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Department of Computer Science and Technology

A PhD student here is receiving an award this week for the analysis of a model of balanced task allocations that has wide relevance to industry.  

Student Dimitrios Los is currently in the third year of his PhD here, working under the supervision of Dr Thomas Sauerwald.

This week he is attending the ACM Symposium on Principles of Distributed Computing (PODC 2022) in Italy. And the paper he is presenting there today, Wednesday 27 July, on Balanced Allocations with the Choice of Noise is receiving the Best Student Paper Award at the conference. Congratulations, Dimitrios and Thomas!

In this paper, which is joint work with his supervisor, Dimitrios conducts a mathematical analysis that extends the 'power of two choices' paradigm in several directions.

The 'two choice paradigm' originates from a simple protocol, developed more than 20 years ago, for allocating a series of balls into a number of bins – or in industry, allocating a series of tasks to a number of servers.

"The balls-and-bins framework (aka balanced allocations) is a popular abstraction for various resource allocation and storage problems such as load balancing, scheduling or hashing," the paper explains. "In order to allocate the balls in an efficient and decentralized way, randomized strategies are usually employed which are based on sampling a number of bins for each ball, and then allocating the ball into one of those bins."

The issue is that distributing the balls into bins purely at random doesn't always work very well. "When there are a very large number of balls, it doesn't produce a very balanced distribution," Dr Sauerwald explains.

A breakthrough came in the mid-1990s when, a group of researchers developed the 'power of two choices' model. Using this model, it was discovered that choosing two bins at random for each ball, instead of just one, and then placing the ball in the bin with the lesser load, brought about an exponential improvement.

This work itself received an award from the ACM in 2020. "Since bins and balls are the basic model for... processes like load balancing of jobs in servers, it is not surprising that the power of two choices that requires only a local decision rather than global coordination has led to a wide range of practical applications," the ACM said.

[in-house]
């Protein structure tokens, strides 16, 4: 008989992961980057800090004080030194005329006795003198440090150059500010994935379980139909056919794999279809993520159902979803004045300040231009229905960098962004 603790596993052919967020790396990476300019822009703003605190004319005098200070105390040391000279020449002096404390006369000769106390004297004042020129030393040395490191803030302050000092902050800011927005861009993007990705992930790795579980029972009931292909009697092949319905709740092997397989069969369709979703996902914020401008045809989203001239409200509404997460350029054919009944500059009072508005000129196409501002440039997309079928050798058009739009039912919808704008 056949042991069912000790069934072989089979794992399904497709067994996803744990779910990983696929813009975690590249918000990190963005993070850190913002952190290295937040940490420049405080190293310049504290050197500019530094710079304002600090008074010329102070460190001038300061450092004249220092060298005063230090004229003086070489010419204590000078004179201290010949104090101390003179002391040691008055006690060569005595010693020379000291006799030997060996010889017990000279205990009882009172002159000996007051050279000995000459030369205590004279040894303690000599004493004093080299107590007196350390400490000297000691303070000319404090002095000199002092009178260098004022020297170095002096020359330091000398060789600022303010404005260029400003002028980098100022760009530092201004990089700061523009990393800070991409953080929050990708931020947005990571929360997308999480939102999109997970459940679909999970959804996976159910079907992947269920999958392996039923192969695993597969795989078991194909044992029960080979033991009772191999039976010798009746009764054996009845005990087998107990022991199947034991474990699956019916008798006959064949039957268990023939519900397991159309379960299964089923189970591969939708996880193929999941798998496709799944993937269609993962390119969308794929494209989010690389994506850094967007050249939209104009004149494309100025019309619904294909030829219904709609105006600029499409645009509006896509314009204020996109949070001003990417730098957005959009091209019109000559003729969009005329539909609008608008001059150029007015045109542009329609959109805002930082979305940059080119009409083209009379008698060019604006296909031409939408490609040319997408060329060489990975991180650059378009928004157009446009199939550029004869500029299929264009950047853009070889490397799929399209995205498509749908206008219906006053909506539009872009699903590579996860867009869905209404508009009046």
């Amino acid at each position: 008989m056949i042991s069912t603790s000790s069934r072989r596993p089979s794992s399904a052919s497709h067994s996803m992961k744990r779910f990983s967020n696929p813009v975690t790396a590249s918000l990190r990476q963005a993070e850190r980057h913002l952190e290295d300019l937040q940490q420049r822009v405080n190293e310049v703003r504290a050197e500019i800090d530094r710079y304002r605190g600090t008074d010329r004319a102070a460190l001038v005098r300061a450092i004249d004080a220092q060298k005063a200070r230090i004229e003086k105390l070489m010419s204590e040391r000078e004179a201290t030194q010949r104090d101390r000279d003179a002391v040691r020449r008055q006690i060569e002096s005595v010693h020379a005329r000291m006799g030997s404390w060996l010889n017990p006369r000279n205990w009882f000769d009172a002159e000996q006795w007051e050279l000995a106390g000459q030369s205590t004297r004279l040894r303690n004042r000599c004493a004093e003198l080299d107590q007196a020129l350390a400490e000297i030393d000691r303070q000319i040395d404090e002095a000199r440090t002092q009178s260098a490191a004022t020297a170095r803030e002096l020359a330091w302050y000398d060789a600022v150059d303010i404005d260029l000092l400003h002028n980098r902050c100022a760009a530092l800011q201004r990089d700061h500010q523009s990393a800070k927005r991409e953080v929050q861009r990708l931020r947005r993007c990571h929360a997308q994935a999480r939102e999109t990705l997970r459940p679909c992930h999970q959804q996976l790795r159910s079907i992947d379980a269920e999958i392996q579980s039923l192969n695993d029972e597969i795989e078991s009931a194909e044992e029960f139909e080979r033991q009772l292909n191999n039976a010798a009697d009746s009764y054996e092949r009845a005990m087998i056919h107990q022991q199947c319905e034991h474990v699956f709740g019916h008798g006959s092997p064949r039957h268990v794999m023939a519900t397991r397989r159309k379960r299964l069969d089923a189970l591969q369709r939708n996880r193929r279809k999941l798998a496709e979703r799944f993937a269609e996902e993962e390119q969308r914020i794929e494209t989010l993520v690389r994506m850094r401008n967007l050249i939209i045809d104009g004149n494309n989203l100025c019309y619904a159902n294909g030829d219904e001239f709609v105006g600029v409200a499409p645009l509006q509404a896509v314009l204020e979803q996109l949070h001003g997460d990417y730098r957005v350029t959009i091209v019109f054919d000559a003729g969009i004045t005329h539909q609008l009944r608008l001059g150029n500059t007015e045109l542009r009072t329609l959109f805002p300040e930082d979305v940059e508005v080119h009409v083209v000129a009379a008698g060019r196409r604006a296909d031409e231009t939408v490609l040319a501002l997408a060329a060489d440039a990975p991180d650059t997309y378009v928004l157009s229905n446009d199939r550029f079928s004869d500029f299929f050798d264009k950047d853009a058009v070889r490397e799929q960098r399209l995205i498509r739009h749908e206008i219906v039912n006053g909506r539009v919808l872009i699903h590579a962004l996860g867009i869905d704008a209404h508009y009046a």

"These include i-Google's web index, Akamai’s overlay routing network, and highly reliable distributed data storage systems used by Microsoft and Dropbox, which are all based on variants of the power of two choices paradigm. There are many other software systems that use balanced allocations as an important ingredient."

But though the 'two-choice' model offers improvements and has significant relevance for industry, it is a theoretical model that doesn't always reflect a reality where load allocation systems may have to cope with incomplete or inaccurate load information.

"It's usually assumed that we have accurate information about the loading of the bins and how many balls are already in each bin and that there's no room for error," Dr Sauerwald says. "But that's not always the case. So in this paper, the work has been expanded into 'noisy' models."

These include models where there are time delays. "Maybe some balls have just arrived in the queue, but the server hasn't yet realised that they are there or processed them."

He adds, "We also looked at an adversarial model where some kind of adversary or opponent was trying to thwart us by fooling us that Bin A has the smaller load, when in fact it's Bin B that has the smaller load. And we considered a situation where there was a random perturbation of loads."

Dimitrios and his supervisor took these 'noisy' models and ran a tight mathematical analysis on them, including creating a visualiser where different processes with and without noise could be simulated.

And after doing that, they were able to present a general framework of four different classes of noise models that contained both some of the previously studied processes and models and also lead to new settings that were not studied before.

And it's hoped that this line of research can now be taken forward.

"The logical next step for this research is to reach out to practitioners - and to our colleagues, for example here in the Systems and Networking group," Dr Sauerwald says. "And we hope to do that."

Published by Rachel Gardner on Wednesday 27th July 2022